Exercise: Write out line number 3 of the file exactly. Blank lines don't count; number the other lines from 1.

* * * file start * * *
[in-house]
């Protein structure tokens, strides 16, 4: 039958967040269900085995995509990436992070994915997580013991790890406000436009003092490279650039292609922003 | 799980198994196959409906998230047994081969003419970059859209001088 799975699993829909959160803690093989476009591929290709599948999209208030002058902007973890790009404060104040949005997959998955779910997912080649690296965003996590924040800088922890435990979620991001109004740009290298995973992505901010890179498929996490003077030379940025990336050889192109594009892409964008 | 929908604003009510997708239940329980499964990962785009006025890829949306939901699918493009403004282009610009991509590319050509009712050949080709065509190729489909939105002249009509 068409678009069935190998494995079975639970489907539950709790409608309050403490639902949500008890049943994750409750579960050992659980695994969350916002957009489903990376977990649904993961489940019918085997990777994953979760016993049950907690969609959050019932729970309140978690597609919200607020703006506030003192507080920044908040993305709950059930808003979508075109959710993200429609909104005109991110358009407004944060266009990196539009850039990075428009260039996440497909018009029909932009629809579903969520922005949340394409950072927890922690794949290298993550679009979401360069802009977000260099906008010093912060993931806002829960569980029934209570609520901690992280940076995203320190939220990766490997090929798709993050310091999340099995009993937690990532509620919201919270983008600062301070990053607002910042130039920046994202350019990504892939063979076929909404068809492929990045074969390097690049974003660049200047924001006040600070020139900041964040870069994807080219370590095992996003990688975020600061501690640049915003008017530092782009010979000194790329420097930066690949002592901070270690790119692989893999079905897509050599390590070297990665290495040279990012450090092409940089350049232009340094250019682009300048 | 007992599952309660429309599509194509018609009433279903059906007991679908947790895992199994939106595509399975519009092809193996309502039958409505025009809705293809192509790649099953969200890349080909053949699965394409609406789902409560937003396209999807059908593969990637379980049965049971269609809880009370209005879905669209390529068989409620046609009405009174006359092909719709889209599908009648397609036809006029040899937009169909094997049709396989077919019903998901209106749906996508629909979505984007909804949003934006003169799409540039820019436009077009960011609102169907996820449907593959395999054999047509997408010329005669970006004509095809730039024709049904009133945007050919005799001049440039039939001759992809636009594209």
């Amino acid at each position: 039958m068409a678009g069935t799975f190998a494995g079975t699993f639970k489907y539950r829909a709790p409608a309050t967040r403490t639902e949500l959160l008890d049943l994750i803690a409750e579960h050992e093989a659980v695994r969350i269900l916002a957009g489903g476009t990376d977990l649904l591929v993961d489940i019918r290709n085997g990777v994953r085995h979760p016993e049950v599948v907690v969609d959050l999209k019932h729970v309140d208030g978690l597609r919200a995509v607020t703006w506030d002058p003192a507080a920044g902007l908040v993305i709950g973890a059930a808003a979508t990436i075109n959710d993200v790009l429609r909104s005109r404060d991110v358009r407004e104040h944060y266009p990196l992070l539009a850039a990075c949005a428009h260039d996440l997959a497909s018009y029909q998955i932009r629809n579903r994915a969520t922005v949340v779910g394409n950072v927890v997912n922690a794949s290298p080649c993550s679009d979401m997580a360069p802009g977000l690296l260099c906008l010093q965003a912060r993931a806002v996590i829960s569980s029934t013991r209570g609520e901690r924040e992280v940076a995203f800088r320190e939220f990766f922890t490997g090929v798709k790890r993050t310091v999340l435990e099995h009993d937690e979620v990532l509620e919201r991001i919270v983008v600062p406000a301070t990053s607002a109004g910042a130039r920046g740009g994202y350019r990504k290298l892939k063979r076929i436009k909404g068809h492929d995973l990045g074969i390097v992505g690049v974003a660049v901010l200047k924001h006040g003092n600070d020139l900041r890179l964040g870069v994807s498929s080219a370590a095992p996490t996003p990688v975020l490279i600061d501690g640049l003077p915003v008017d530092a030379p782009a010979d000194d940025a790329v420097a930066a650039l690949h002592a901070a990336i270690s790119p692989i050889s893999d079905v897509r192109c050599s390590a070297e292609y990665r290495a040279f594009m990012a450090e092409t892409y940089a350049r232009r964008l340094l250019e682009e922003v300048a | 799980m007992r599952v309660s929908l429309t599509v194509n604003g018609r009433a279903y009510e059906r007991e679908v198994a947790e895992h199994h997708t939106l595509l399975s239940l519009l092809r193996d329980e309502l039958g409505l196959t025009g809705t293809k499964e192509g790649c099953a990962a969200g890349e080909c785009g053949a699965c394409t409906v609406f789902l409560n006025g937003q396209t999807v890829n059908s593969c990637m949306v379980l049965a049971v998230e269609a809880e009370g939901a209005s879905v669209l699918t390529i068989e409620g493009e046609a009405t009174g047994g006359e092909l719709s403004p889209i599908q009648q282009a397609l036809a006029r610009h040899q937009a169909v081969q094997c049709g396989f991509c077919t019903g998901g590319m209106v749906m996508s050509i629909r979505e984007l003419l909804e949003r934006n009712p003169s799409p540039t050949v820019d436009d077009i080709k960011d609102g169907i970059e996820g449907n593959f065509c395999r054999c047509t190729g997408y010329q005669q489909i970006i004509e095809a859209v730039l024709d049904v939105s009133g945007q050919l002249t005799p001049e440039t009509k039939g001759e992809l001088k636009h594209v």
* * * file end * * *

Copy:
């Amino acid at each position: 039958m068409a678009g069935t799975f190998a494995g079975t699993f639970k489907y539950r829909a709790p409608a309050t967040r403490t639902e949500l959160l008890d049943l994750i803690a409750e579960h050992e093989a659980v695994r969350i269900l916002a957009g489903g476009t990376d977990l649904l591929v993961d489940i019918r290709n085997g990777v994953r085995h979760p016993e049950v599948v907690v969609d959050l999209k019932h729970v309140d208030g978690l597609r919200a995509v607020t703006w506030d002058p003192a507080a920044g902007l908040v993305i709950g973890a059930a808003a979508t990436i075109n959710d993200v790009l429609r909104s005109r404060d991110v358009r407004e104040h944060y266009p990196l992070l539009a850039a990075c949005a428009h260039d996440l997959a497909s018009y029909q998955i932009r629809n579903r994915a969520t922005v949340v779910g394409n950072v927890v997912n922690a794949s290298p080649c993550s679009d979401m997580a360069p802009g977000l690296l260099c906008l010093q965003a912060r993931a806002v996590i829960s569980s029934t013991r209570g609520e901690r924040e992280v940076a995203f800088r320190e939220f990766f922890t490997g090929v798709k790890r993050t310091v999340l435990e099995h009993d937690e979620v990532l509620e919201r991001i919270v983008v600062p406000a301070t990053s607002a109004g910042a130039r920046g740009g994202y350019r990504k290298l892939k063979r076929i436009k909404g068809h492929d995973l990045g074969i390097v992505g690049v974003a660049v901010l200047k924001h006040g003092n600070d020139l900041r890179l964040g870069v994807s498929s080219a370590a095992p996490t996003p990688v975020l490279i600061d501690g640049l003077p915003v008017d530092a030379p782009a010979d000194d940025a790329v420097a930066a650039l690949h002592a901070a990336i270690s790119p692989i050889s893999d079905v897509r192109c050599s390590a070297e292609y990665r290495a040279f594009m990012a450090e092409t892409y940089a350049r232009r964008l340094l250019e682009e922003v300048a | 799980m007992r599952v309660s929908l429309t599509v194509n604003g018609r009433a279903y009510e059906r007991e679908v198994a947790e895992h199994h997708t939106l595509l399975s239940l519009l092809r193996d329980e309502l039958g409505l196959t025009g809705t293809k499964e192509g790649c099953a990962a969200g890349e080909c785009g053949a699965c394409t409906v609406f789902l409560n006025g937003q396209t999807v890829n059908s593969c990637m949306v379980l049965a049971v998230e269609a809880e009370g939901a209005s879905v669209l699918t390529i068989e409620g493009e046609a009405t009174g047994g006359e092909l719709s403004p889209i599908q009648q282009a397609l036809a006029r610009h040899q937009a169909v081969q094997c049709g396989f991509c077919t019903g998901g590319m209106v749906m996508s050509i629909r979505e984007l003419l909804e949003r934006n009712p003169s799409p540039t050949v820019d436009d077009i080709k960011d609102g169907i970059e996820g449907n593959f065509c395999r054999c047509t190729g997408y010329q005669q489909i970006i004509e095809a859209v730039l024709d049904v939105s009133g945007q050919l002249t005799p001049e440039t009509k039939g001759e992809l001088k636009h594209v």